2012.02.09

With hot and cold running wifi again, I figure it’s time to pick up this habit again. I still haven’t made it to one hundred days in a row. It’s been a while since I did thirty. That’s the first goal.

I downloaded all my old entries and went through them. There was some good stuff in there. But it’s all stuff like this. A lot about what I was writing and trying to write. But I found a few pieces that I could extract and clean up and post as actual essays. The thing I wrote after I saw Falstaff and Henry V was good. Sam called it brilliant. Because here, I write with a very different style. I write just to write.

You read those essays that came out of 750words, and they’re much more conversational than what I usually write. But this is what I should regularly write. This is what I should write every day and post once a week. Oh! Yes. I like that idea. Write every day, then on Saturday, pick something to post to Tumblr. Maybe Squarespace, if it’s a particularly good essay.

I really want Tumblr to be the place where throw things without thinking about it. I collect quotes from books I’m reading, photos I’ve taken, and just things I like to look at. If I still love something a month later, then it’s worth posting it to my new Squarespace site, my new name dot com. I’m gonna call it jd.com because that’s easier and shorter.

I’m starting a new blog, yes, but not really. It’s an archive. I’m not getting rid of factsarenothing. It’s almost been five years. That’s amazing to me. And that’s five consistent years. I’ve never taken a break from Tumblr the way I’ve taken breaks from Livejournal and Twitter. I’ve wanted to post to Tumblr. I love posting to Tumblr: the ease of use, the templates, the user interface, the iPhone app. I love how it removes all the friction.

Of course, I can’t say I don’t think about posting because I think about everything. I take everything seriously, especially that which people think is ridiculous. Because there is a larger story that I’m telling with factsarenothing.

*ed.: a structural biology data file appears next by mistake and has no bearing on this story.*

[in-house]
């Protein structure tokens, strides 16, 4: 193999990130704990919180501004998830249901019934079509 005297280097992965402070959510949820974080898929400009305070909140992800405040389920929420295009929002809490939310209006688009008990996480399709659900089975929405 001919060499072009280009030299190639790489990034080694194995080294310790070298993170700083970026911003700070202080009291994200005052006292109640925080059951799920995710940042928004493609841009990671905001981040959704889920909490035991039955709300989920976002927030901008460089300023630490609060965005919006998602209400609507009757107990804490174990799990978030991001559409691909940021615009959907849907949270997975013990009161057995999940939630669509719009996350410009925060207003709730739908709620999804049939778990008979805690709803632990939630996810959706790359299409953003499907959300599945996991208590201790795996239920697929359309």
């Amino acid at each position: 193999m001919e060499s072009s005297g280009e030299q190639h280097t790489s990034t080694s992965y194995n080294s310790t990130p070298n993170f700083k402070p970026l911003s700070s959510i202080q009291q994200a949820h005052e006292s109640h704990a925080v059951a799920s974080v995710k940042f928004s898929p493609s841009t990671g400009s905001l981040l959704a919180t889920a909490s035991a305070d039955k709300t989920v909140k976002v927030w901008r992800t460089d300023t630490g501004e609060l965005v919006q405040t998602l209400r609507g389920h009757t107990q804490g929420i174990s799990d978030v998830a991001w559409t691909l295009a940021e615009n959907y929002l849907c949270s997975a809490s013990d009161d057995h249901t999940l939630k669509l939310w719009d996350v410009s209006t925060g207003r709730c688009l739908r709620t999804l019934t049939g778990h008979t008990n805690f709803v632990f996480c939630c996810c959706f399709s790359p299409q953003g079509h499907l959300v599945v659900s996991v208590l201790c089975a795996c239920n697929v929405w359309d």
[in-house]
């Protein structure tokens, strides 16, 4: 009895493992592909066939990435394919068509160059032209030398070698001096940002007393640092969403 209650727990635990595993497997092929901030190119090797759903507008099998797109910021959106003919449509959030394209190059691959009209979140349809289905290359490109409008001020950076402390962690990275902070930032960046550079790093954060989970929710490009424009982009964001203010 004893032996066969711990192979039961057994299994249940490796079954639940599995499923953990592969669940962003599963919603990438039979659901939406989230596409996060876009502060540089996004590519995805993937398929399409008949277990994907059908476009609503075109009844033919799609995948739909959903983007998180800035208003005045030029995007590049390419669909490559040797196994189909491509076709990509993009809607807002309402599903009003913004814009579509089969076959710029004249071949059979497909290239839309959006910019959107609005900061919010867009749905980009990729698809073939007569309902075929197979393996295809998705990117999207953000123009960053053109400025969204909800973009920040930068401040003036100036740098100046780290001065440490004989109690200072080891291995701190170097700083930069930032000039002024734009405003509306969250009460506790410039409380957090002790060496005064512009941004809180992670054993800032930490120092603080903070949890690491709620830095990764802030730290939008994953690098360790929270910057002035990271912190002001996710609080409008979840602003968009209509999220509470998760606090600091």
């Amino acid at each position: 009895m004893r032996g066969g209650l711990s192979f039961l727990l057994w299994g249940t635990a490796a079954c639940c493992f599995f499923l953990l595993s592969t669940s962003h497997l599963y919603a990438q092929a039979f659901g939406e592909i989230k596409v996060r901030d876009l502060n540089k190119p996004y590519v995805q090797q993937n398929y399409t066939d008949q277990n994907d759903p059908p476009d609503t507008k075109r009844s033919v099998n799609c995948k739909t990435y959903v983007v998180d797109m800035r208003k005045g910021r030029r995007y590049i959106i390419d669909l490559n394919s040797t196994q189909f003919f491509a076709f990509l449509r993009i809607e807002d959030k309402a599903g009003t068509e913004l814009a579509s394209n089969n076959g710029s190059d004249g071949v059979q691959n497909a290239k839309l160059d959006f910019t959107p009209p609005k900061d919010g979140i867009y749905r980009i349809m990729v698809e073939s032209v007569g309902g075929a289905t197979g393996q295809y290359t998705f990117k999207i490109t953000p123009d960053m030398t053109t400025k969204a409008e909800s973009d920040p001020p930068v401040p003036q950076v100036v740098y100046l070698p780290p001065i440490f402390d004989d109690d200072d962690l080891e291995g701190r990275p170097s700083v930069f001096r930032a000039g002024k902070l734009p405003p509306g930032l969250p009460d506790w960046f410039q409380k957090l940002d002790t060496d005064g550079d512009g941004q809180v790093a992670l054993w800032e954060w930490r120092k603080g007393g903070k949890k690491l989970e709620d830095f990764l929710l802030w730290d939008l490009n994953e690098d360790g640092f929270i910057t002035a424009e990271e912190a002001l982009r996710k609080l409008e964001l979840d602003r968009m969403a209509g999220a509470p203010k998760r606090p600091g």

My problem has always been too many interests. The paradox of choice. You’d think it would be great. “You can do anything with an English degree!” Yes, but you can also do anything. Which means you can also do nothing. I have to start trusting that any path I follow will be a good one. I’m pretty good at picking movies from trailers. I should get used to picking my life based on my dreams.

Here are the things I want: I want to write and publish, I want to sew, I want to bake. I want to be paid to do the things I love. I want to do my own thing, but not necessarily run my own business. The General Cafe really should be a magazine. About baking and ephemera? I like this idea of selling ephemera. I want to make simple cards and tags from found paper. I want to find a tag-shaped punch. I love that idea. Simple wheat paste recipe. Using leftover pieces of paper. Buying old used books and using the pages.

Ephemera even smaller. Ephemera as in lucky charms. Those origami stars. Knitted stars. The kinds of things that soldiers and travellers carry with them. Keychains, but less formalised than that. Like the trend of dangly things on cellphones. Something a girl would wear around her neck on a chain. Something you would carry in your pocket, touching again and again throughout the day, just to remind yourself that it’s still there. Beads, charms, decorations, buttons, pins, corsages, boutonnieres, tie pins, hat pins, rings, bracelets, hair ties, whatever you call the stuff we used to stick in the wheels of our bikes. I have three buttons on my bag, two on the lapel of my coat, a flower suspended in resin hanging from the zipper of my wallet, a Hello Kitty pin on my sweater. Sleeves for a hot cup of coffee, a wrist cuff, a headband. Saints medallions. Lucky coins. Worry dolls. A lock of hair. A flower pressed between the pages of a book. A locket. A tin-type. Your first dollar, framed above the cash register. The lucky cat. Tanuki. Bookmarks. Monograms. Silhouettes. Calling cards. Guitar picks. Bobby pins. Not just paper ephemera. It’s so much more than that.